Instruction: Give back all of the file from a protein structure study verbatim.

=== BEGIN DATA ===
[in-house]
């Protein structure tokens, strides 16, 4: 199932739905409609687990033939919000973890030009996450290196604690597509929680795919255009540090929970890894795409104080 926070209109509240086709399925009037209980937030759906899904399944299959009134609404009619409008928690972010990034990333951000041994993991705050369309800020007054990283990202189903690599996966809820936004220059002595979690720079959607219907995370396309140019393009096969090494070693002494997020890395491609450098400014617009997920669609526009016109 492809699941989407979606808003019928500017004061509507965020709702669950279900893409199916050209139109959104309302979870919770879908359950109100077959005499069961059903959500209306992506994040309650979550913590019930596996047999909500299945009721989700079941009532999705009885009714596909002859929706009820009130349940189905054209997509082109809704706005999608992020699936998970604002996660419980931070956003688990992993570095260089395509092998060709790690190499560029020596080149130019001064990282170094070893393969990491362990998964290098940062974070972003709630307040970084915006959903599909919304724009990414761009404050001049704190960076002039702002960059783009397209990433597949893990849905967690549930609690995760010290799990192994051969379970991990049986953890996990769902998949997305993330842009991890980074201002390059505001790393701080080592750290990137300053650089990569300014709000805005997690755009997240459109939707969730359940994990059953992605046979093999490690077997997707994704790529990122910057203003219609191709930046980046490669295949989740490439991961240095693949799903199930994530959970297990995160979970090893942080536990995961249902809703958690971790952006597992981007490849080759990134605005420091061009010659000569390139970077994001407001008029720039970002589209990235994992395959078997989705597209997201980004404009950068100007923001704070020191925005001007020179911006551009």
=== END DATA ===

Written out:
[in-house]
């Protein structure tokens, strides 16, 4: 199932739905409609687990033939919000973890030009996450290196604690597509929680795919255009540090929970890894795409104080 926070209109509240086709399925009037209980937030759906899904399944299959009134609404009619409008928690972010990034990333951000041994993991705050369309800020007054990283990202189903690599996966809820936004220059002595979690720079959607219907995370396309140019393009096969090494070693002494997020890395491609450098400014617009997920669609526009016109 492809699941989407979606808003019928500017004061509507965020709702669950279900893409199916050209139109959104309302979870919770879908359950109100077959005499069961059903959500209306992506994040309650979550913590019930596996047999909500299945009721989700079941009532999705009885009714596909002859929706009820009130349940189905054209997509082109809704706005999608992020699936998970604002996660419980931070956003688990992993570095260089395509092998060709790690190499560029020596080149130019001064990282170094070893393969990491362990998964290098940062974070972003709630307040970084915006959903599909919304724009990414761009404050001049704190960076002039702002960059783009397209990433597949893990849905967690549930609690995760010290799990192994051969379970991990049986953890996990769902998949997305993330842009991890980074201002390059505001790393701080080592750290990137300053650089990569300014709000805005997690755009997240459109939707969730359940994990059953992605046979093999490690077997997707994704790529990122910057203003219609191709930046980046490669295949989740490439991961240095693949799903199930994530959970297990995160979970090893942080536990995961249902809703958690971790952006597992981007490849080759990134605005420091061009010659000569390139970077994001407001008029720039970002589209990235994992395959078997989705597209997201980004404009950068100007923001704070020191925005001007020179911006551009």